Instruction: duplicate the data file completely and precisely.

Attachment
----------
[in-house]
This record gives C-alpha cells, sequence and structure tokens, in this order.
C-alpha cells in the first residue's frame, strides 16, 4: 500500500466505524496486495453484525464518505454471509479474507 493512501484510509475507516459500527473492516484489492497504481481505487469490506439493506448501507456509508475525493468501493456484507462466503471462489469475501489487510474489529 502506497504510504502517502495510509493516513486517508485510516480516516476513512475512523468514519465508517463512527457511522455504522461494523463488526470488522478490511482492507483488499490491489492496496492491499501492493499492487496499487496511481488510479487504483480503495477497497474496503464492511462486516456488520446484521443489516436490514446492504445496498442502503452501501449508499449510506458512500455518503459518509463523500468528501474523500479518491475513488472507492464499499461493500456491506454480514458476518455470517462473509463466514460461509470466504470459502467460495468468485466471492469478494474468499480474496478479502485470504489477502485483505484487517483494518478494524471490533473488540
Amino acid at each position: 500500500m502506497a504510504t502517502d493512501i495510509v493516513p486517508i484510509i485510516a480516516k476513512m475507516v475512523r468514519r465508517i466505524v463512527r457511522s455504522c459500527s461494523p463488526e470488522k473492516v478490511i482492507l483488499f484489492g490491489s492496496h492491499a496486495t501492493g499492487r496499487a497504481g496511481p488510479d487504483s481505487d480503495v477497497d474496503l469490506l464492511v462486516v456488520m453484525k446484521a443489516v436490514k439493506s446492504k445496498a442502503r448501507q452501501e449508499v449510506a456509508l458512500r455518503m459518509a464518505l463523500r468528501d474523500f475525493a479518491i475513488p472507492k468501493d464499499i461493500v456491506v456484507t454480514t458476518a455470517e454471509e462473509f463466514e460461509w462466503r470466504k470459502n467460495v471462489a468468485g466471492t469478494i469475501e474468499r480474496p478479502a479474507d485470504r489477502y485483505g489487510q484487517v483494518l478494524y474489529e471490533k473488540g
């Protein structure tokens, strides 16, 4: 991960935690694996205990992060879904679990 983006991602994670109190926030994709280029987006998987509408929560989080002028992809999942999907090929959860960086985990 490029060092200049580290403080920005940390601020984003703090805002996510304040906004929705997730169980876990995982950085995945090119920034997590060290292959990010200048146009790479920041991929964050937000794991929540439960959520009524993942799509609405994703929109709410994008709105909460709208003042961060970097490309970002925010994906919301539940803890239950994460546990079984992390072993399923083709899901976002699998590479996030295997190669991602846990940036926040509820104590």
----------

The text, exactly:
[in-house]
This record gives C-alpha cells, sequence and structure tokens, in this order.
C-alpha cells in the first residue's frame, strides 16, 4: 500500500466505524496486495453484525464518505454471509479474507 493512501484510509475507516459500527473492516484489492497504481481505487469490506439493506448501507456509508475525493468501493456484507462466503471462489469475501489487510474489529 502506497504510504502517502495510509493516513486517508485510516480516516476513512475512523468514519465508517463512527457511522455504522461494523463488526470488522478490511482492507483488499490491489492496496492491499501492493499492487496499487496511481488510479487504483480503495477497497474496503464492511462486516456488520446484521443489516436490514446492504445496498442502503452501501449508499449510506458512500455518503459518509463523500468528501474523500479518491475513488472507492464499499461493500456491506454480514458476518455470517462473509463466514460461509470466504470459502467460495468468485466471492469478494474468499480474496478479502485470504489477502485483505484487517483494518478494524471490533473488540
Amino acid at each position: 500500500m502506497a504510504t502517502d493512501i495510509v493516513p486517508i484510509i485510516a480516516k476513512m475507516v475512523r468514519r465508517i466505524v463512527r457511522s455504522c459500527s461494523p463488526e470488522k473492516v478490511i482492507l483488499f484489492g490491489s492496496h492491499a496486495t501492493g499492487r496499487a497504481g496511481p488510479d487504483s481505487d480503495v477497497d474496503l469490506l464492511v462486516v456488520m453484525k446484521a443489516v436490514k439493506s446492504k445496498a442502503r448501507q452501501e449508499v449510506a456509508l458512500r455518503m459518509a464518505l463523500r468528501d474523500f475525493a479518491i475513488p472507492k468501493d464499499i461493500v456491506v456484507t454480514t458476518a455470517e454471509e462473509f463466514e460461509w462466503r470466504k470459502n467460495v471462489a468468485g466471492t469478494i469475501e474468499r480474496p478479502a479474507d485470504r489477502y485483505g489487510q484487517v483494518l478494524y474489529e471490533k473488540g
């Protein structure tokens, strides 16, 4: 991960935690694996205990992060879904679990 983006991602994670109190926030994709280029987006998987509408929560989080002028992809999942999907090929959860960086985990 490029060092200049580290403080920005940390601020984003703090805002996510304040906004929705997730169980876990995982950085995945090119920034997590060290292959990010200048146009790479920041991929964050937000794991929540439960959520009524993942799509609405994703929109709410994008709105909460709208003042961060970097490309970002925010994906919301539940803890239950994460546990079984992390072993399923083709899901976002699998590479996030295997190669991602846990940036926040509820104590």